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pulling out Russian troops begin ‘fleeing Chernobyl nuclear plant’ amid radiation exposure claims

Kremlin did not respond to allegations from Ukraine’s state energy company

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Ukrainian servicemen driving through a Russian position overrun by Ukrainian forces outside Kyiv, Ukraine yesterday. Photo: Vadim Ghirda/AP

Ukrainian servicemen driving through a Russian position overrun by Ukrainian forces outside Kyiv, Ukraine yesterday. Photo: Vadim Ghirda/AP

Ukrainian servicemen driving through a Russian position overrun by Ukrainian forces outside Kyiv, Ukraine yesterday. Photo: Vadim Ghirda/AP

Russian troops began leaving the Chernobyl nuclear plant after soldiers got “significant doses” of radiation from digging trenches at the highly contaminated site, Ukraine’s state power company said yesterday as fighting raged on the outskirts of Kyiv and other fronts.

State nuclear power enterprise Energoatom gave no details on the condition of the troops or how many were affected. However, it said the Russians had dug in, in the forest inside the exclusion zone around the now-closed plant, the site in 1986 of the world’s worst nuclear disaster.

The troops “panicked at the first sign of illness,” which “showed up very quickly,” and began preparing to leave, Energoatom said.

There was no immediate comment from the Kremlin, and the International Atomic Energy Agency said it had not been able to confirm reports of troops receiving high doses.

Russian forces seized the Chernobyl site in the opening stages of the February 24 invasion, raising fears that they would cause damage or disruption that could spread radiation. The workforce at the site oversees the safe storage of spent fuel rods and the concrete-entombed ruins of the exploded reactor.

Edwin Lyman, a nuclear expert with the US-based Union of Concerned Scientists, said it “seems unlikely” a large number of troops would develop severe radiation illness, but it was impossible to know for sure without more details.

He said contaminated material was probably buried or covered with new topsoil during the clean-up of Chernobyl, and some soldiers may have been exposed to a “hotspot” of radiation while digging.

The reported withdrawal came amid continued fighting and indications the Kremlin is using talk of de-escalation as cover while regrouping and resupplying its forces and redeploying them for a stepped-up offensive in eastern Ukraine.

Ukrainian president Volodymyr Zelensky said Ukraine is seeing “a build-up of Russian forces for new strikes on the Donbas, and we are preparing for that.”

Meanwhile, a convoy of buses headed to Mariupol in another bid to evacuate people from the besieged port city after the Russian military agreed to a limited cease-fire in the area. And a new round of talks aimed at stopping the fighting was scheduled for today.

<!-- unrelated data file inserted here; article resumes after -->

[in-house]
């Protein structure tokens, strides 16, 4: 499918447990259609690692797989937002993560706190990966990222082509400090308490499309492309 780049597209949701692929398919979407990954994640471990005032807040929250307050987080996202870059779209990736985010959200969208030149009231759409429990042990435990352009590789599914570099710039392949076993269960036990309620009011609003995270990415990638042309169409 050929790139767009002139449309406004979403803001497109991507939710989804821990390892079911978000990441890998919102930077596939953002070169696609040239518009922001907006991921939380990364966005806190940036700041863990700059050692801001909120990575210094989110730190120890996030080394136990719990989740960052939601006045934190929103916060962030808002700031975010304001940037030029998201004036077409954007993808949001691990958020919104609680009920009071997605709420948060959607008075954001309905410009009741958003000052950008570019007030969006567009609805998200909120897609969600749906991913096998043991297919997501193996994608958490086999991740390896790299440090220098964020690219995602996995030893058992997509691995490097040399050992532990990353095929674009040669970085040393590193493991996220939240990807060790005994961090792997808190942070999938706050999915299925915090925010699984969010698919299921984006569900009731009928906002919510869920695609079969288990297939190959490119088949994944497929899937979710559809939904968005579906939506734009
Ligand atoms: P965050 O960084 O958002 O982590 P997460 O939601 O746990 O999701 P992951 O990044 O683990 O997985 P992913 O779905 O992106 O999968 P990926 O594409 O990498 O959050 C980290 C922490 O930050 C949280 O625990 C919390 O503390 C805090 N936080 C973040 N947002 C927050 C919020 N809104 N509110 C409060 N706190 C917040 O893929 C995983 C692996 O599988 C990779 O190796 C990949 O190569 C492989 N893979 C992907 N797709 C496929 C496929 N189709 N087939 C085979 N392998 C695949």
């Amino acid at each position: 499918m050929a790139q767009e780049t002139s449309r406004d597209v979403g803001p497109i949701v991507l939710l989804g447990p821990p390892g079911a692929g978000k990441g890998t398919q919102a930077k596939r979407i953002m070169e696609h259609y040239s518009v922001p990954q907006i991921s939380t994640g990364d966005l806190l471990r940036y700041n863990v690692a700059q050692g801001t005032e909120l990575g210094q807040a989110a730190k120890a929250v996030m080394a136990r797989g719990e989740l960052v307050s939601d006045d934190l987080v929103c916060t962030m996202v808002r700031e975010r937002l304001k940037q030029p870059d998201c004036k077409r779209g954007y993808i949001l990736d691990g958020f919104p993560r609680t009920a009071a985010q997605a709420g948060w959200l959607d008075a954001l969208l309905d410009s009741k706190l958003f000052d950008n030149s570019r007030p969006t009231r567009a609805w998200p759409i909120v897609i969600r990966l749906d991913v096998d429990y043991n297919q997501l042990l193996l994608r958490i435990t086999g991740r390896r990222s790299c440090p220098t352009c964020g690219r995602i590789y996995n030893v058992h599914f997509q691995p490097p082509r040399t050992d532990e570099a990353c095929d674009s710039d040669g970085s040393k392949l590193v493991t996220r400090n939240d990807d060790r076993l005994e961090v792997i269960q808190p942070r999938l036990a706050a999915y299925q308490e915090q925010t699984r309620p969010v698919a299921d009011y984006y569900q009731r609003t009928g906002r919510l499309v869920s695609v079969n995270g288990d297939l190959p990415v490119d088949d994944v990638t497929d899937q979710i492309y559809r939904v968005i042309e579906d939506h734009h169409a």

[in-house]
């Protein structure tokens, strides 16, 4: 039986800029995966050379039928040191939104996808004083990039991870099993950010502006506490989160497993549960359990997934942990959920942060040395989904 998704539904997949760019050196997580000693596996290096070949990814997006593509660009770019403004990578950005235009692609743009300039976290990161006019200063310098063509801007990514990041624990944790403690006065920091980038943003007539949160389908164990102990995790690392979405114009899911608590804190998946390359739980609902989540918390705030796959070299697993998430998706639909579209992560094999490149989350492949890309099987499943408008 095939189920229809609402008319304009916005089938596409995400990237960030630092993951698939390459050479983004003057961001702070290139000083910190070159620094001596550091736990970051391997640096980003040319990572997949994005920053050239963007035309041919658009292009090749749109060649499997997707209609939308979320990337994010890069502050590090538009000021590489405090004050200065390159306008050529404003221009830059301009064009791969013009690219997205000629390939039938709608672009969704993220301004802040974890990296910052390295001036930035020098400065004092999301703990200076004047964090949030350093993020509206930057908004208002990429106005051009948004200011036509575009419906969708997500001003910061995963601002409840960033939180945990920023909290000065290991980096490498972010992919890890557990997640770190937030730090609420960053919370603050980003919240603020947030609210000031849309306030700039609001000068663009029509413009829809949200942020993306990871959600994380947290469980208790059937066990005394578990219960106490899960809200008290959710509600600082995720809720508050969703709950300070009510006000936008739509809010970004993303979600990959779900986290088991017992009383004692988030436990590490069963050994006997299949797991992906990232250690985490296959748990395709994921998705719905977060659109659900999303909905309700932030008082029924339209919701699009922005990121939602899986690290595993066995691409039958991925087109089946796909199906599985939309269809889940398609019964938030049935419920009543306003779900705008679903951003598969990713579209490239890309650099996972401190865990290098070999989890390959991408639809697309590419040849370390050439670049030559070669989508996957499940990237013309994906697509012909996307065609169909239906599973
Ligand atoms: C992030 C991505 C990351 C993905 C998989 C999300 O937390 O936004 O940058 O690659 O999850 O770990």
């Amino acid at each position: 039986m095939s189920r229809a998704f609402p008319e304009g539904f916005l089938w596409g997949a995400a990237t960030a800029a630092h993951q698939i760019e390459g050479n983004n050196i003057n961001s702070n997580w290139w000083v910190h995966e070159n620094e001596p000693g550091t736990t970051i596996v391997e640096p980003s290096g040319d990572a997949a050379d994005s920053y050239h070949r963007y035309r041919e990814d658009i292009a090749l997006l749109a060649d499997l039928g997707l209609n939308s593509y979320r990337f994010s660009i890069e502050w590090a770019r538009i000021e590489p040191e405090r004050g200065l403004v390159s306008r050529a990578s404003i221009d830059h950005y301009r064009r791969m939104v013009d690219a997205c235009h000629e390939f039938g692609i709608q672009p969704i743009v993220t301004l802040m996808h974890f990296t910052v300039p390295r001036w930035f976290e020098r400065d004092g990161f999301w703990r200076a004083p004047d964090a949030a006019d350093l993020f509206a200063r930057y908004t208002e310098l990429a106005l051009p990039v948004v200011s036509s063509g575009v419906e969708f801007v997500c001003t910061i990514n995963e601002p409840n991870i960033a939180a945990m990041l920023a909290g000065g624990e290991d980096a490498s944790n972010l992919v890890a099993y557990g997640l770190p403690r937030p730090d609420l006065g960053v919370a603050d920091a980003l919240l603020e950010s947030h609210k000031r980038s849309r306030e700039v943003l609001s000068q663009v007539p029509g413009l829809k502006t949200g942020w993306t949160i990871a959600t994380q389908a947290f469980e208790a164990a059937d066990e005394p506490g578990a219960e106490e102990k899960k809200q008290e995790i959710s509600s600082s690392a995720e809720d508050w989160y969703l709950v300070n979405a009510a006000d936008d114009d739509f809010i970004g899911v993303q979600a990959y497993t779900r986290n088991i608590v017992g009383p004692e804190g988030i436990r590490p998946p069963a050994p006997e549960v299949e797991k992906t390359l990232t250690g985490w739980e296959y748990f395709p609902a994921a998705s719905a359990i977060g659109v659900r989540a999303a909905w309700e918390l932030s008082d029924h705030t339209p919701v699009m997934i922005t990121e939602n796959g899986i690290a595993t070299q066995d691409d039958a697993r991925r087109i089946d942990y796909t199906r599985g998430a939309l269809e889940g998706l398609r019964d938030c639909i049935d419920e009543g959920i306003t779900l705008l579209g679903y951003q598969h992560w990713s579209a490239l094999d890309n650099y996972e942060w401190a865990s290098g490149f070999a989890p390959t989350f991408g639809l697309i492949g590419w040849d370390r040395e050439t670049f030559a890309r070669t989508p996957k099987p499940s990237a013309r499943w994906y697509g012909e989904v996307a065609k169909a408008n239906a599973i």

The Red Cross said its teams were headed for Mariupol with medical supplies and other relief and hoped to take civilians out of the city.


At the same time yesterday, Russian forces shelled Kyiv suburbs, two days after the Kremlin announced it would significantly scale back operations near both the capital and the northern city of Chernihiv to increase trust between the two sides.

Britain’s Defence Ministry also reported “significant Russian shelling and missile strikes” around Chernihiv. The area’s governor, Viacheslav Chaus, said Russian troops were on the move but may not be withdrawing.

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Russia’s military also reported conducting strikes on Ukrainian fuel supplies late on Wednesday, and Ukrainian officials said there were artillery barrages in and around the north-eastern city of Kharkiv over the past day.

Despite the fighting, Russia said it committed to a cease-fire along the route from Mariupol to the Ukraine-held city of Zaporizhzhia.


Talks between Ukraine and Russia were set to resume today by video, according to the head of the Ukrainian delegation, David Arakhamia.

But there seemed little faith that the two sides would resolve the conflict any time soon, particularly after the Russian attacks in zones where it offered to scale back.

Russian president Vladimir Putin said conditions weren’t yet “ripe” for a ceasefire and he wasn’t ready for a meeting with Mr Zelenskyy until negotiators do more work, Italian premier Mario Draghi said after a telephone conversation with the Russian leader.

Nato Secretary-General Jens Stoltenberg said alliance intelligence indicates Russia is not scaling back its military operations in Ukraine but is instead trying to regroup, resupply its forces and reinforce its offensive in the Donbas.

In the past few days the Kremlin, in a seeming shift in its war aims, said that its “main goal” now is gaining control of the Donbas, which consists of the Donetsk and Luhansk regions, including Mariupol.

The top rebel leader in Donetsk, Denis Pushilin, issued an order to set up a rival city government for Mariupol, according to Russian state news agencies, in a sign of Russian intent to hold and administer the city.

In the Kyiv suburbs, regional governor Oleksandr Pavliuk said on social media that Russian forces shelled Irpin and Makariv and that there were battles around Hostomel.

Mr Pavliuk said there were Ukrainian counter-attacks and some Russian withdrawals around the suburb of Brovary to the east.


Meanwhile, top British intelligence official said demoralised Russian soldiers in Ukraine are refusing to carry out orders and sabotaging their equipment and had accidentally shot down their own aircraft.

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